Find persuasive topics kids care about
A teacher approached me in the hall one day to talk about her frustration. Her fifth-graders simply did not care about writing these persuasive essays. Upon questioning her, I discovered that she was assigning prompts like, “Pick your favorite season and explain why it’s your favorite.”
I shared the success I’d had by asking students to generate their own topic lists like they had when writing narrative stories. I explained that it’s much easier to teach students to write in a new genre when they don’t have to worry about content at the same time. For example, I really don’t have a favorite season and so I would struggle with writing about it. However, if you asked me to convince a reader how well daybooks work for me, I’d not only know enough to write about that topic, I’d also be excited to write. To put it another way, I could write one sentence about Nascar even though I live a couple miles from the track, but look at the writing I’ve done to fill this website!
The trick was to find out what they wanted to write about and what they knew enough about to pull facts and evidence from their heads with ease. Again, they needed an audience besides the teacher. If sincere about changing the world in some way, they would even do some research to fill in the gaps. I asked her if I could demonstrate. All I needed was an overhead projector and a Vis-à-vis pen.
After 45 minutes the students didn’t want me to leave the room. Here’s the rest of the story:
She was right. At first the students tried to put their heads on the desks and have side conversations as I did my teaching dance. But then I shared real stories with them and they began to sit up and pay attention. “In the legislature – right now – there is a bill that affects your future. It calls for raising the driving age to 18 years old. By show of hands, how many of you think you should wait that long?” The class immediately erupted into debate and no one’s hand was in the air.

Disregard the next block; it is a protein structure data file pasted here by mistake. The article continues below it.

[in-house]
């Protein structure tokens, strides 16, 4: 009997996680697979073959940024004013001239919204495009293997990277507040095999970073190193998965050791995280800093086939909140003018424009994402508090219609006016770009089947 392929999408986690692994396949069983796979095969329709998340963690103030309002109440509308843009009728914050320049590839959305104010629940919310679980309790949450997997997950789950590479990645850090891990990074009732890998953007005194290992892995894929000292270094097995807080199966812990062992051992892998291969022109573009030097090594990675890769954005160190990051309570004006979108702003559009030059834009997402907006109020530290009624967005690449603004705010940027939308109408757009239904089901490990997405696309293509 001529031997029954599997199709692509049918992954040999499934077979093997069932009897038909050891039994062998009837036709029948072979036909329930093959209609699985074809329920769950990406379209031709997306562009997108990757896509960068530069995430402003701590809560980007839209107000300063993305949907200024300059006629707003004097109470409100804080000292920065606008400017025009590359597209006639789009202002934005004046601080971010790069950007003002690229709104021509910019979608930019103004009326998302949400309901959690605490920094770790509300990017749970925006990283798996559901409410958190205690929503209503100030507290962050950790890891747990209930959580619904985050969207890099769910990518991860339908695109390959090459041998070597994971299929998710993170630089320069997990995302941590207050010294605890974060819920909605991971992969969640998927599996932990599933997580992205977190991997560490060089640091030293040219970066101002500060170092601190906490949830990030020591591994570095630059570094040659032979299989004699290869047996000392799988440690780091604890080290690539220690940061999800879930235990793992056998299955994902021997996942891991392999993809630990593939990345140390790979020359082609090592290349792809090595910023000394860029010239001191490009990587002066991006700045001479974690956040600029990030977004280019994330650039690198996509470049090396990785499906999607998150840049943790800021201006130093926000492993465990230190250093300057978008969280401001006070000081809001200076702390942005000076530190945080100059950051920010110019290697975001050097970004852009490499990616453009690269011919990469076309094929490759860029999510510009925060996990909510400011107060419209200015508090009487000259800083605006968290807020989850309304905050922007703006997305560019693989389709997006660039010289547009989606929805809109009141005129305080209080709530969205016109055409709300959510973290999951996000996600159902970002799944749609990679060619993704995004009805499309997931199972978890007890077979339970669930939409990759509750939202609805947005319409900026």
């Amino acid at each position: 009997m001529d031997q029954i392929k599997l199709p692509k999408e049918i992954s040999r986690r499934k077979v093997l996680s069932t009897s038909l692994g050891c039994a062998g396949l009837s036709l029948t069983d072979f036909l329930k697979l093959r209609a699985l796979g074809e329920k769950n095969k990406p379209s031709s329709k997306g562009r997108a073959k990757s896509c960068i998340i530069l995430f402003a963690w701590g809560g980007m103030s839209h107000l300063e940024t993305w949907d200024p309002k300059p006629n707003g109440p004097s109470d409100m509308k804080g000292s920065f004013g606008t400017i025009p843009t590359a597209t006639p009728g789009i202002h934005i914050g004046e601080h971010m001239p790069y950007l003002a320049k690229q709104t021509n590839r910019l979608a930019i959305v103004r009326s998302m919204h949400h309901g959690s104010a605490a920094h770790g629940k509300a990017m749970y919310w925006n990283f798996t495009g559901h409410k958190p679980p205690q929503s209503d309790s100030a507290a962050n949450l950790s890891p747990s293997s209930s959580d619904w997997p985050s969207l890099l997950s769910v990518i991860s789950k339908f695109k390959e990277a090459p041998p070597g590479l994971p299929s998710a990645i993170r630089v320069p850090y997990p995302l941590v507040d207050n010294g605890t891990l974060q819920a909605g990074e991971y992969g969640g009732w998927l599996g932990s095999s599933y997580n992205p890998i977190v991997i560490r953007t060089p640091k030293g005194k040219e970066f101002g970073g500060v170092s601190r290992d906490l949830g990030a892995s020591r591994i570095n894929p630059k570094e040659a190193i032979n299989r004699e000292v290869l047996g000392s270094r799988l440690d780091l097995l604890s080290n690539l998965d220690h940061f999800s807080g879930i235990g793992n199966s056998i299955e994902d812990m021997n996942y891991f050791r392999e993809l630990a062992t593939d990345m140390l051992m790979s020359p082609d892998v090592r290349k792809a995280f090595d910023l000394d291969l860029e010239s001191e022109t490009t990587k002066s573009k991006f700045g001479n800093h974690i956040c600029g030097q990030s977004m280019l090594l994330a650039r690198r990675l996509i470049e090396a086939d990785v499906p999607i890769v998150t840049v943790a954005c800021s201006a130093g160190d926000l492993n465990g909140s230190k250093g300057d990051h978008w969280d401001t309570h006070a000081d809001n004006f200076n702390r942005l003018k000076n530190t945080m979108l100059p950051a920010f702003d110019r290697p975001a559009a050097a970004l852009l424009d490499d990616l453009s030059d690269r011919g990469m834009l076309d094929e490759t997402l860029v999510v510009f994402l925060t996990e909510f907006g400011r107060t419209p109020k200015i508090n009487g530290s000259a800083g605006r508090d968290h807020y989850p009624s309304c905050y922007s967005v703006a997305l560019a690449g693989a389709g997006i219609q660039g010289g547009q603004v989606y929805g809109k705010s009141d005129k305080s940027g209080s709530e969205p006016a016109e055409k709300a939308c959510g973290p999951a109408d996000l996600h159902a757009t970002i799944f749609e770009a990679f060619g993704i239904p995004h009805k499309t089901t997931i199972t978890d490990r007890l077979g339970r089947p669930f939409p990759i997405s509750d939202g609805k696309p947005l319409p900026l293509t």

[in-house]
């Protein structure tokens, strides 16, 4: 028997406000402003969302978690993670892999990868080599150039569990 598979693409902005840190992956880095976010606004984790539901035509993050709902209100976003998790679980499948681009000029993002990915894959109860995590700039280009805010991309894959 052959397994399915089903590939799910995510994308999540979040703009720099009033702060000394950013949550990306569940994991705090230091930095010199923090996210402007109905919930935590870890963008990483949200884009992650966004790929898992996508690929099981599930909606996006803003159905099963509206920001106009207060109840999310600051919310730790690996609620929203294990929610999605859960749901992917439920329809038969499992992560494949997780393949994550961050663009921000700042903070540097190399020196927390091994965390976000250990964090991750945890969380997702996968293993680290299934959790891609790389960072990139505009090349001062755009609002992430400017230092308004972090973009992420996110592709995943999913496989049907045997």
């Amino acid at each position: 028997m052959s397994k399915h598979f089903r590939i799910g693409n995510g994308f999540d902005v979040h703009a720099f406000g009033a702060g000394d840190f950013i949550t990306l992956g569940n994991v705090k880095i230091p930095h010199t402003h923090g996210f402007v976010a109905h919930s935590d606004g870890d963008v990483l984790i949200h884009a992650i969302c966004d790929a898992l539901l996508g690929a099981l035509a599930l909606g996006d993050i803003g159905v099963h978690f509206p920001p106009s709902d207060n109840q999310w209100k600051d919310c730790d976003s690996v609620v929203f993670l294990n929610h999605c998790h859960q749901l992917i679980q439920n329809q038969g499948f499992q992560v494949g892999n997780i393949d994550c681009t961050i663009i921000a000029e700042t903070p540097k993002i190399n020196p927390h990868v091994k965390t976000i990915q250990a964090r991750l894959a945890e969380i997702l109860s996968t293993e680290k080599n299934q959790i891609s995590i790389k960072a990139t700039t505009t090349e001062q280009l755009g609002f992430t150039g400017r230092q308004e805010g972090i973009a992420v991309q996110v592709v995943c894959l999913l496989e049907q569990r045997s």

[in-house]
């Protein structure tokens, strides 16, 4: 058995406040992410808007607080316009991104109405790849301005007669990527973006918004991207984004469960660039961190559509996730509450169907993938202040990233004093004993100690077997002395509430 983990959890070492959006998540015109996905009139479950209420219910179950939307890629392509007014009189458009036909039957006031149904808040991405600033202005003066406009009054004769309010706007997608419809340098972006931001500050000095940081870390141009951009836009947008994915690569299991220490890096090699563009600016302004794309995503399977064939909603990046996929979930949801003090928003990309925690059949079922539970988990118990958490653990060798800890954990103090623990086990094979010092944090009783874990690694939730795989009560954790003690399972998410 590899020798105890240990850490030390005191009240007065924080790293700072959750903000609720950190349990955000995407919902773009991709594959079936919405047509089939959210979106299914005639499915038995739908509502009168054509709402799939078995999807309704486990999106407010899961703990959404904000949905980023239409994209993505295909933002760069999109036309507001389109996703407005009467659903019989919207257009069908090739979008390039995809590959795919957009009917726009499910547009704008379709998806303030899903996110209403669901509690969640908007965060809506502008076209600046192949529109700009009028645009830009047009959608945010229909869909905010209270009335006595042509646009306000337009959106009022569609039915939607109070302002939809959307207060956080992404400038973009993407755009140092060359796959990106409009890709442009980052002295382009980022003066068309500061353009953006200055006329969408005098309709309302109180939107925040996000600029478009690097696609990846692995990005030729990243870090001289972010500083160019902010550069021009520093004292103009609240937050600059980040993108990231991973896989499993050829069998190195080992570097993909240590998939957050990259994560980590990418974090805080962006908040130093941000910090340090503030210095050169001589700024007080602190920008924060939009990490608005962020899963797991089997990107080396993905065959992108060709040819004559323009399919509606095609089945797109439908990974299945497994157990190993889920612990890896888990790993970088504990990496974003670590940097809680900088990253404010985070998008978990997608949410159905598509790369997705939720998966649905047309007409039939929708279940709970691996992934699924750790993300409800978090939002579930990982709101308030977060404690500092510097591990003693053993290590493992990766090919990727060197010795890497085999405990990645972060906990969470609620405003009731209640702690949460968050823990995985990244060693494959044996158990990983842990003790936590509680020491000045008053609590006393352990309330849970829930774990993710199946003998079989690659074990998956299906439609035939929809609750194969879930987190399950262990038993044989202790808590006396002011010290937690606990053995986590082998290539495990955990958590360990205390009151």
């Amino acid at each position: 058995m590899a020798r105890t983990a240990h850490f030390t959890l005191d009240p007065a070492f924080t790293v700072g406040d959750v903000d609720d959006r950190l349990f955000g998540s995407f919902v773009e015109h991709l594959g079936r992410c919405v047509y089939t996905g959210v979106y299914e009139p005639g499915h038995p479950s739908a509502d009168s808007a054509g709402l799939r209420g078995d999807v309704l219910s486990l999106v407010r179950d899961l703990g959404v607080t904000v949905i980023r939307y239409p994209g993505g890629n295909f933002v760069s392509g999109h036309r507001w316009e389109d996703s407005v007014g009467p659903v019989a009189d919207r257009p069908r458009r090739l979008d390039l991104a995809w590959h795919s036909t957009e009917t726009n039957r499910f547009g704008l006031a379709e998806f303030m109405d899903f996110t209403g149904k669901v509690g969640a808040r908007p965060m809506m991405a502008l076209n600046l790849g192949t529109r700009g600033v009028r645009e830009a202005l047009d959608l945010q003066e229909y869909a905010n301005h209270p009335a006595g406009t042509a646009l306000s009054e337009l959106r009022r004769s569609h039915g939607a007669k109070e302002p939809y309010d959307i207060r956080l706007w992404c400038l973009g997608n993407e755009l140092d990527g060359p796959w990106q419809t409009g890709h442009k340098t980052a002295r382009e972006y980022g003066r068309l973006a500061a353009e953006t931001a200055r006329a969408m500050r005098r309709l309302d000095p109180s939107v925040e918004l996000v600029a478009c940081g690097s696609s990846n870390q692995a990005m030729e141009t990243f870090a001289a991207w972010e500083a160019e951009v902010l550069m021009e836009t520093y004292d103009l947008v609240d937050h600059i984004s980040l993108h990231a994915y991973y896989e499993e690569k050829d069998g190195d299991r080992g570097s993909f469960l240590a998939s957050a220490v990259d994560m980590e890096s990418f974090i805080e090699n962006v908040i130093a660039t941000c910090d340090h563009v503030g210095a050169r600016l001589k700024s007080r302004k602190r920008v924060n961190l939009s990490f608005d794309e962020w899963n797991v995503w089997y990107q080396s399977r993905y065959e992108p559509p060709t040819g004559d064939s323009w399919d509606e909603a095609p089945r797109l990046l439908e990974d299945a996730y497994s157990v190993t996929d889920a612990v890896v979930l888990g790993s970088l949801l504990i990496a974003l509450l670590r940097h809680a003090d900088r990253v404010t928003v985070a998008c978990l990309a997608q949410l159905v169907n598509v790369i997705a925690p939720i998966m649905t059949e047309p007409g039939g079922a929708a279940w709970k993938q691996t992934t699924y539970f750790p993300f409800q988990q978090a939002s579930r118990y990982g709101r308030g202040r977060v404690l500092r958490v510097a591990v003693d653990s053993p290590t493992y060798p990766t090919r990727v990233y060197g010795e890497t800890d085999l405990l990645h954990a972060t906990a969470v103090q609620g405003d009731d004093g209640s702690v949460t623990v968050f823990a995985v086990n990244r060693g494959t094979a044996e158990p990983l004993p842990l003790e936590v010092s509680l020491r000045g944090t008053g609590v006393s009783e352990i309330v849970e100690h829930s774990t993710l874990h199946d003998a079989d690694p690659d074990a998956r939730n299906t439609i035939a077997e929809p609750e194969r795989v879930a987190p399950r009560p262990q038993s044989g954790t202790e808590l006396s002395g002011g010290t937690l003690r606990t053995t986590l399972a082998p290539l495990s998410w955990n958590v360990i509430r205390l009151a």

I started making a list: Students should (should not) be allowed to get a permit to drive at 15. I explained that for every topic we discovered, we’d list it in the positive and the negative because invariably writers will take different sides. We continued for 45 minutes. As I listed the topics, I invited the students to record the ideas they cared about – not the whole list.
Like I said, as I tried to leave the room they continued to call after me, “I just thought of another idea that I want you to write down.” I told them to continue to think about the list and add those ideas to their daybook page as they read, talked with others, and watched television, so that their lists would be unique.
The students ended up writing very personal essays. Some students sent them to people who might be able to change the problems they’d written about. We combined all the pieces into a book and distributed it throughout the school. A copy sat prominently on the table where visitors waited in the office. Parents commented on seeing their children’s essays in the book. I know we changed the vision of what’s possible through this writing unit.
For those who worry about tests, remember that when students learn the genre in this way, they construct an understanding of it. (See theory page.) They do transfer their learning to addressing prompts successfully. I show them how in a test-writing unit if tests are required.
NEXT: Informational writing